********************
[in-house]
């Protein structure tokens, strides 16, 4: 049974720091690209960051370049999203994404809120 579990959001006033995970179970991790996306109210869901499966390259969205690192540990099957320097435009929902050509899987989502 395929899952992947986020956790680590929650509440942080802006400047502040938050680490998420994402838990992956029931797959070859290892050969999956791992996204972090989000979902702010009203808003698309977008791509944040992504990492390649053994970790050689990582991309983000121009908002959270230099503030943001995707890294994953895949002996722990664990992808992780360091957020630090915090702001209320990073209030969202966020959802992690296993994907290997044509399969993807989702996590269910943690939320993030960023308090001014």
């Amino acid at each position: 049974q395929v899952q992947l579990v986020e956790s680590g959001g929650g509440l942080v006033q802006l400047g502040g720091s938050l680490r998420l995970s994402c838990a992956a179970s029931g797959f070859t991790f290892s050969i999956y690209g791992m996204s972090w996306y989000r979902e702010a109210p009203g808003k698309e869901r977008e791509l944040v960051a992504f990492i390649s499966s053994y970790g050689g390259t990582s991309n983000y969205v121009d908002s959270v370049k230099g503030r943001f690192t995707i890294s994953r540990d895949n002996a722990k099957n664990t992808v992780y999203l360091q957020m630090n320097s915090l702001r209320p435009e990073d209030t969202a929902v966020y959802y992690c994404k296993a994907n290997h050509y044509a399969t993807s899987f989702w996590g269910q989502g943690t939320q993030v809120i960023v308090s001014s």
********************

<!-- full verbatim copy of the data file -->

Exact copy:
[in-house]
């Protein structure tokens, strides 16, 4: 049974720091690209960051370049999203994404809120 579990959001006033995970179970991790996306109210869901499966390259969205690192540990099957320097435009929902050509899987989502 395929899952992947986020956790680590929650509440942080802006400047502040938050680490998420994402838990992956029931797959070859290892050969999956791992996204972090989000979902702010009203808003698309977008791509944040992504990492390649053994970790050689990582991309983000121009908002959270230099503030943001995707890294994953895949002996722990664990992808992780360091957020630090915090702001209320990073209030969202966020959802992690296993994907290997044509399969993807989702996590269910943690939320993030960023308090001014």
């Amino acid at each position: 049974q395929v899952q992947l579990v986020e956790s680590g959001g929650g509440l942080v006033q802006l400047g502040g720091s938050l680490r998420l995970s994402c838990a992956a179970s029931g797959f070859t991790f290892s050969i999956y690209g791992m996204s972090w996306y989000r979902e702010a109210p009203g808003k698309e869901r977008e791509l944040v960051a992504f990492i390649s499966s053994y970790g050689g390259t990582s991309n983000y969205v121009d908002s959270v370049k230099g503030r943001f690192t995707i890294s994953r540990d895949n002996a722990k099957n664990t992808v992780y999203l360091q957020m630090n320097s915090l702001r209320p435009e990073d209030t969202a929902v966020y959802y992690c994404k296993a994907n290997h050509y044509a399969t993807s899987f989702w996590g269910q989502g943690t939320q993030v809120i960023v308090s001014s």